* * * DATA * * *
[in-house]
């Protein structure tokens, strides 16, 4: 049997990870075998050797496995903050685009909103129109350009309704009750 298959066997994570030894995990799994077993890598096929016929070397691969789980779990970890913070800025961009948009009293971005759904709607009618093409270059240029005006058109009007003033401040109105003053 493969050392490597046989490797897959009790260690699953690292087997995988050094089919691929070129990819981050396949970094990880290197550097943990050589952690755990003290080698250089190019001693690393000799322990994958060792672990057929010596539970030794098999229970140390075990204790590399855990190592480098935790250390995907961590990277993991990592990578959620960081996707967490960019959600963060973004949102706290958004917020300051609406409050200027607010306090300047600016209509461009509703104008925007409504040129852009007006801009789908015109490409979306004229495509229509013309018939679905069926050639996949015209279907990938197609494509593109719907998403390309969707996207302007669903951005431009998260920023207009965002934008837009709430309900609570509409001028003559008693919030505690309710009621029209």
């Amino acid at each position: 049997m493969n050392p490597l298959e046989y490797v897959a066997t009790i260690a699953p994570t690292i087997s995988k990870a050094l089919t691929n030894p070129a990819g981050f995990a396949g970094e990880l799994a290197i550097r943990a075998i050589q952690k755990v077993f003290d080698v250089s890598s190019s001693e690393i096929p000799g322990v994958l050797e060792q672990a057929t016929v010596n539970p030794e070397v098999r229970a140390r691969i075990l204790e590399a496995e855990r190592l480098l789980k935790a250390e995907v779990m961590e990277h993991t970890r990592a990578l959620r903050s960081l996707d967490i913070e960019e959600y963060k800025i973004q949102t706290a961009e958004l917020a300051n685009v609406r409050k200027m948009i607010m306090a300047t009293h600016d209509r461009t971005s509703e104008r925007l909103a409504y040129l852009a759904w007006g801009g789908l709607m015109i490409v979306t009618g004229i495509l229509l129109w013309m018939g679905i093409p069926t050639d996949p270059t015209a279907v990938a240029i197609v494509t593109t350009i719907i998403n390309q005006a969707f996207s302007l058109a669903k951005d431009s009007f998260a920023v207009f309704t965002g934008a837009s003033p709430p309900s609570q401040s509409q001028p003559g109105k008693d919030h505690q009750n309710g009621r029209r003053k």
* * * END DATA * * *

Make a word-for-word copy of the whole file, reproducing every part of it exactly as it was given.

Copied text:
[in-house]
């Protein structure tokens, strides 16, 4: 049997990870075998050797496995903050685009909103129109350009309704009750 298959066997994570030894995990799994077993890598096929016929070397691969789980779990970890913070800025961009948009009293971005759904709607009618093409270059240029005006058109009007003033401040109105003053 493969050392490597046989490797897959009790260690699953690292087997995988050094089919691929070129990819981050396949970094990880290197550097943990050589952690755990003290080698250089190019001693690393000799322990994958060792672990057929010596539970030794098999229970140390075990204790590399855990190592480098935790250390995907961590990277993991990592990578959620960081996707967490960019959600963060973004949102706290958004917020300051609406409050200027607010306090300047600016209509461009509703104008925007409504040129852009007006801009789908015109490409979306004229495509229509013309018939679905069926050639996949015209279907990938197609494509593109719907998403390309969707996207302007669903951005431009998260920023207009965002934008837009709430309900609570509409001028003559008693919030505690309710009621029209």
């Amino acid at each position: 049997m493969n050392p490597l298959e046989y490797v897959a066997t009790i260690a699953p994570t690292i087997s995988k990870a050094l089919t691929n030894p070129a990819g981050f995990a396949g970094e990880l799994a290197i550097r943990a075998i050589q952690k755990v077993f003290d080698v250089s890598s190019s001693e690393i096929p000799g322990v994958l050797e060792q672990a057929t016929v010596n539970p030794e070397v098999r229970a140390r691969i075990l204790e590399a496995e855990r190592l480098l789980k935790a250390e995907v779990m961590e990277h993991t970890r990592a990578l959620r903050s960081l996707d967490i913070e960019e959600y963060k800025i973004q949102t706290a961009e958004l917020a300051n685009v609406r409050k200027m948009i607010m306090a300047t009293h600016d209509r461009t971005s509703e104008r925007l909103a409504y040129l852009a759904w007006g801009g789908l709607m015109i490409v979306t009618g004229i495509l229509l129109w013309m018939g679905i093409p069926t050639d996949p270059t015209a279907v990938a240029i197609v494509t593109t350009i719907i998403n390309q005006a969707f996207s302007l058109a669903k951005d431009s009007f998260a920023v207009f309704t965002g934008a837009s003033p709430p309900s609570q401040s509409q001028p003559g109105k008693d919030h505690q009750n309710g009621r029209r003053k």